• Are you following best practices when it comes to the code? Is there anything that may cause bugs down the road? Is anything missing that should be there? This is a pretty vague answer because it gets too broad for a single bullet point. But it does mean that there’s a lot to cover when it comes to reviewing scripts to make sure standards are being met. Not only that, are there any obvious bugs in the code – like someone forgot to add the columns for an ON clause for a JOIN.

Will not doing these cause me to fail your PR? This is why I say it depends. I’m not expecting everyone to write their code like I would but if it meets the basic requirements of what’s been agreed upon by the team\company\architects\whoever is in charge of these things, I’ll likely approve it. If your code alone is sloppy, I may still approve as long as it’s still reasonably readable. If your object name isn’t great but at least it conforms to naming standards, probably not. But if you’re not naming your constraints properly, I will make you change it. If you forgot to comment but we have big sections at the top of proc to put them, I’ll suggest that you add it in. If there are mistakes in the code or you’re using code that will cause problems down the road, I will reject the PR and send it back to be fixed. If it’s not great but we can get away with it for now, especially if we’re under pressure to get it out, I’ll say why it’s not great but why we can get away with it for now but add that it should be fixed later. Unfortunately, I’m a realist and that’s just the reality sometimes.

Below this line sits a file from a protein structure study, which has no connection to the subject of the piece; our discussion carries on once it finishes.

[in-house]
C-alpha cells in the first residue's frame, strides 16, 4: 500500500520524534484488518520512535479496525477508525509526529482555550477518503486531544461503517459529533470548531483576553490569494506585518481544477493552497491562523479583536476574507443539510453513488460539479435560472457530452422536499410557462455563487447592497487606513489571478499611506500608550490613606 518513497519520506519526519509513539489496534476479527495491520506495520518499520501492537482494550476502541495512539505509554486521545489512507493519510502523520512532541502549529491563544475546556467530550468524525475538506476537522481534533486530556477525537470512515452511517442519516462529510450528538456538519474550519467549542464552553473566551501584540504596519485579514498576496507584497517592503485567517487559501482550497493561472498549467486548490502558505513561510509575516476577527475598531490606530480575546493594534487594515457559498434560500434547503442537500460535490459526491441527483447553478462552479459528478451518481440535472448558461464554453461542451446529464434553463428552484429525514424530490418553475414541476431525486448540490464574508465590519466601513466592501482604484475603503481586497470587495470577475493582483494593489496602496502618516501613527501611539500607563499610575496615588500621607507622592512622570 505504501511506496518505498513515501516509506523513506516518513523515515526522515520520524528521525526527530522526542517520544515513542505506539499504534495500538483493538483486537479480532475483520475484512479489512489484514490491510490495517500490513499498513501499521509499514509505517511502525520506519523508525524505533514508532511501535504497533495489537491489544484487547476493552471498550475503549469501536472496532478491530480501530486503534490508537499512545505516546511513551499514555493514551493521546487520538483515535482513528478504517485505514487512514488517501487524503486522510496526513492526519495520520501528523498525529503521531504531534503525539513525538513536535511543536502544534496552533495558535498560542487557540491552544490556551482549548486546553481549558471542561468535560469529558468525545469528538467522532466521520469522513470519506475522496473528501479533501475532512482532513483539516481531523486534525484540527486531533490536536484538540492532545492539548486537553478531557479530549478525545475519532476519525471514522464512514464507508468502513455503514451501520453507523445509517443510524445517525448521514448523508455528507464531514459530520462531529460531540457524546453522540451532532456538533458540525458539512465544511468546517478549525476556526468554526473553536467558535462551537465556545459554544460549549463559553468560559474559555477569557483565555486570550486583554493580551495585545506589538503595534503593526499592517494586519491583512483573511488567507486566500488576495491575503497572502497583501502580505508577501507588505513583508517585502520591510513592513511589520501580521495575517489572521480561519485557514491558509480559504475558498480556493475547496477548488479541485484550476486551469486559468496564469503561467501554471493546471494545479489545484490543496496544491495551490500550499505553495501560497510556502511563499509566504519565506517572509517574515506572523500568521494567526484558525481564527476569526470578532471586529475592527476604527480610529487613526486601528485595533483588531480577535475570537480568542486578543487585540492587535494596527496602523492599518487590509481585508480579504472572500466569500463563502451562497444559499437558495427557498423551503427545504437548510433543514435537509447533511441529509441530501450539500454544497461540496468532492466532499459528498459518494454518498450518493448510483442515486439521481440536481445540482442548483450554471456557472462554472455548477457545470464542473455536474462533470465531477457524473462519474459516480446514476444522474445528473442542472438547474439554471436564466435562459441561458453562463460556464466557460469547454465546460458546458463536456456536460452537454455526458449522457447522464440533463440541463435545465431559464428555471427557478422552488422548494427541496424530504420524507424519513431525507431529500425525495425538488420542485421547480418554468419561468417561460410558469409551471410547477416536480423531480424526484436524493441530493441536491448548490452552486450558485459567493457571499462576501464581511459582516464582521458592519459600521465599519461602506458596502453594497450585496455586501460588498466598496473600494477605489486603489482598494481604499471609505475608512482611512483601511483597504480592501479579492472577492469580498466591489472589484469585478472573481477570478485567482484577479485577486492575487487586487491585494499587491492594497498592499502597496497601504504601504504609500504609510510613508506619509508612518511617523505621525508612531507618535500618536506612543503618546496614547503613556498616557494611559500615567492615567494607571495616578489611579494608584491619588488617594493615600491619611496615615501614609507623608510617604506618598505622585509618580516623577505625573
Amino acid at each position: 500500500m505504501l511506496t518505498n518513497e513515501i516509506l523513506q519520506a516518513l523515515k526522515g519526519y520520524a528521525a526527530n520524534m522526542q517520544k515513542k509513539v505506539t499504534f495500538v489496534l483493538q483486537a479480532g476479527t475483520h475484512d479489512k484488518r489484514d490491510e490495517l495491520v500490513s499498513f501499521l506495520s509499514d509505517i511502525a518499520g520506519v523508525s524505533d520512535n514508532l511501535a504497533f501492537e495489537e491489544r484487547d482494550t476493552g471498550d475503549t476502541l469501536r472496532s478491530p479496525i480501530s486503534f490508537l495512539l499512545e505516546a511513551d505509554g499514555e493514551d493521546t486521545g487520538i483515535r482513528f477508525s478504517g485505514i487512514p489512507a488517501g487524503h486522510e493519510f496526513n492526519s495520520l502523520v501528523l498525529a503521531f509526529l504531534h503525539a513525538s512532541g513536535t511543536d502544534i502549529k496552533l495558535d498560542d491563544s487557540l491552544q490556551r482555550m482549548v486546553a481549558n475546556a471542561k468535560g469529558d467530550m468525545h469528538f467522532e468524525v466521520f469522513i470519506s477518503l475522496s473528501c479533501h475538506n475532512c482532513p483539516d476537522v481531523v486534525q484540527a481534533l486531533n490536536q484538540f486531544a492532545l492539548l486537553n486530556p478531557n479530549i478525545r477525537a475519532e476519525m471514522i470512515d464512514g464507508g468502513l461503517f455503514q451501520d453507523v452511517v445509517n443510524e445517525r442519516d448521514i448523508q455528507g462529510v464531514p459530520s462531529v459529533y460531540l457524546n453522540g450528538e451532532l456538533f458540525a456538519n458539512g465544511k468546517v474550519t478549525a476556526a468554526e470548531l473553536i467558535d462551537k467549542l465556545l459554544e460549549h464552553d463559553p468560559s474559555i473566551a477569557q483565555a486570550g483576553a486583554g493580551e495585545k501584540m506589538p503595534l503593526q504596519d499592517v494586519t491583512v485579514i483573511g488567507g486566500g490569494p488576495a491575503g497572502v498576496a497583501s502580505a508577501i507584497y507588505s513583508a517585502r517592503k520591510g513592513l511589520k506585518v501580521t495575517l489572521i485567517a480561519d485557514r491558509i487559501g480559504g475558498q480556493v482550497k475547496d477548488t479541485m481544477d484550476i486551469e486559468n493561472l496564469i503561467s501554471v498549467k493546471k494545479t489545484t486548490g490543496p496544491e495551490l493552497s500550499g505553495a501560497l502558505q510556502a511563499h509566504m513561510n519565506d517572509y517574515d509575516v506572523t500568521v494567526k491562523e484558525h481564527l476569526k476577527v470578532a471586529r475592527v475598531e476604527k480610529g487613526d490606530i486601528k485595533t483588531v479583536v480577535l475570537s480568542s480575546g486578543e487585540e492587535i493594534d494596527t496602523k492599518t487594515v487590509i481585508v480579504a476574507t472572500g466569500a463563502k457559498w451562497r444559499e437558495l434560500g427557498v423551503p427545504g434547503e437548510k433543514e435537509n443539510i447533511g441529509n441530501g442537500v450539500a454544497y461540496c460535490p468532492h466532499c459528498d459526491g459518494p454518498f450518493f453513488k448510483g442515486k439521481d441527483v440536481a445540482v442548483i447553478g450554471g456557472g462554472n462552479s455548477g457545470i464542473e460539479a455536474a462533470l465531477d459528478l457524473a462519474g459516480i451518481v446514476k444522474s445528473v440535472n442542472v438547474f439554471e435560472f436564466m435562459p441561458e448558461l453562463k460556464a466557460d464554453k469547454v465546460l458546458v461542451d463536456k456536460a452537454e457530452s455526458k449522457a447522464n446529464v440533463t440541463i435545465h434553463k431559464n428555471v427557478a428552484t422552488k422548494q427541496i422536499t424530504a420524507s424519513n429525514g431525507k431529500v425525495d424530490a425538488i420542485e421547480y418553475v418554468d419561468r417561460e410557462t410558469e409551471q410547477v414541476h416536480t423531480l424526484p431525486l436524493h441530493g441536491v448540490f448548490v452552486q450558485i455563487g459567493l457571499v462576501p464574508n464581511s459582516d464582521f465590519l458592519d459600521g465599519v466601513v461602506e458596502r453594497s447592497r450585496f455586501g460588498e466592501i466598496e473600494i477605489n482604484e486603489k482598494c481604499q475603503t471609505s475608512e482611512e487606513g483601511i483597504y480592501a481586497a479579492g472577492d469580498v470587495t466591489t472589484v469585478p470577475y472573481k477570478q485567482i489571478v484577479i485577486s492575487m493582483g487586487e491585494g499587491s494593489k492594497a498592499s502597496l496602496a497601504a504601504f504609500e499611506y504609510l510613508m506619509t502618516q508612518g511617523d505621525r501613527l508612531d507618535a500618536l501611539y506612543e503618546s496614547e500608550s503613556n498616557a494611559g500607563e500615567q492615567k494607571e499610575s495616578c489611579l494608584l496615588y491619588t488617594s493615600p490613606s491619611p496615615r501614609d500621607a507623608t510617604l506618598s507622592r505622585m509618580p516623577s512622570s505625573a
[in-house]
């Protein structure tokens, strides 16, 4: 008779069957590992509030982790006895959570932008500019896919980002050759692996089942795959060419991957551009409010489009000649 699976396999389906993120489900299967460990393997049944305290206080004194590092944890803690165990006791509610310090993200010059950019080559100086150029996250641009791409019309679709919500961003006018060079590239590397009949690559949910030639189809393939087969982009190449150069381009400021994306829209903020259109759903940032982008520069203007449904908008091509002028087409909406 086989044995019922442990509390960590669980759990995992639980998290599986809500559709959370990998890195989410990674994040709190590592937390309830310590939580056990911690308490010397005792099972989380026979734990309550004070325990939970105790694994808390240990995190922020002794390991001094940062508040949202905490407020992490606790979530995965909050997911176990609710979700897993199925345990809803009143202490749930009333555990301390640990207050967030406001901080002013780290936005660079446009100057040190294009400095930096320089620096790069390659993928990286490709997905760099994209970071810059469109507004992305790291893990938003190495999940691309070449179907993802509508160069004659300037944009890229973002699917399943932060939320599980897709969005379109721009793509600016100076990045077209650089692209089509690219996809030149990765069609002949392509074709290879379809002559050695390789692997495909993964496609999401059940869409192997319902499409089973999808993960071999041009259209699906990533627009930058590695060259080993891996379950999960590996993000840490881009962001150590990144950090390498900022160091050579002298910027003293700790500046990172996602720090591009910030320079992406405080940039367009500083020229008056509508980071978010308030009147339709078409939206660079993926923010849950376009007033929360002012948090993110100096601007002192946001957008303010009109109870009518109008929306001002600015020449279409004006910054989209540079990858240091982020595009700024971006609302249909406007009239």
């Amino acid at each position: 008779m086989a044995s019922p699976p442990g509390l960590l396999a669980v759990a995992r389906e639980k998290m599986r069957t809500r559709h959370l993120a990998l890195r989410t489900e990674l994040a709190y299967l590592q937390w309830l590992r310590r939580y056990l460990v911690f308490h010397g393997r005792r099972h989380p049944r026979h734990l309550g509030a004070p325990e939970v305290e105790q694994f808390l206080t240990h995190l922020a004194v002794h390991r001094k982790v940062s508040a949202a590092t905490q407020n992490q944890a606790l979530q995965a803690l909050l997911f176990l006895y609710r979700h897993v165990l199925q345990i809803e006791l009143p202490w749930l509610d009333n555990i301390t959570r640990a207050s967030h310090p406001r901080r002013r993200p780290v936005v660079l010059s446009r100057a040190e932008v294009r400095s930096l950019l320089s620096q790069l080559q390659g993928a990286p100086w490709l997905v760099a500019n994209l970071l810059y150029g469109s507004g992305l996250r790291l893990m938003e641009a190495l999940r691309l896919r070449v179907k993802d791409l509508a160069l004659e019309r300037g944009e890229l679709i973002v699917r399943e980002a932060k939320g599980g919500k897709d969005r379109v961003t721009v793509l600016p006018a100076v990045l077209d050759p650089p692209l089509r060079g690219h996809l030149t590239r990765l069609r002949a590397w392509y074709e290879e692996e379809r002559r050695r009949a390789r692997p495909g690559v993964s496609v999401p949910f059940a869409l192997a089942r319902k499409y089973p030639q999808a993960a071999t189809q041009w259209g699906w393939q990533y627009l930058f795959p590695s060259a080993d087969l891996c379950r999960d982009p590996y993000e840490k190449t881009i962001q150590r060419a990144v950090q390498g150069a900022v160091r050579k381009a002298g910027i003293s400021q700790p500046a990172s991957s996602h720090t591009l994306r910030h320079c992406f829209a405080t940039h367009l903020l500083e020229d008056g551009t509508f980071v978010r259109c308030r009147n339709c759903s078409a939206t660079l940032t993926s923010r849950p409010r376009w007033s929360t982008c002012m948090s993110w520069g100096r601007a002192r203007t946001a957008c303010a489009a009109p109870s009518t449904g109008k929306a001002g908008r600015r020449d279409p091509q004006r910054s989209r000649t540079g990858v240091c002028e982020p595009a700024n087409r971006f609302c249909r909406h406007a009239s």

The biggest thing with all of this is that everyone is consistent with their code. And everyone buys in to make sure that everyone else is consistent. You can’t have one person on the team who is making sure company standards are being followed. They then get burdened with the “script police” job of making sure that all the i’s are dotted and T’s are crossed. And it can prevent that person from doing other work because it takes too much of their time. And it can prevent you from doing your work because you now have a bug to fix. But when everyone is making sure that they’re using these standards and that they’re making sure that others are using these standards, it’s easier to enforce.

I’m enjoying reading everyone else’s take on this and look forward to reading this rest. Thanks for the topic, Mala! Happy Coding, y’all!

Advertisement

2 thoughts on “T-SQL Tuesday #151 – Coding Standards

Leave a Reply

Fill in your details below or click an icon to log in:

WordPress.com Logo

You are commenting using your WordPress.com account. Log Out /  Change )

Twitter picture

You are commenting using your Twitter account. Log Out /  Change )

Facebook photo

You are commenting using your Facebook account. Log Out /  Change )

Connecting to %s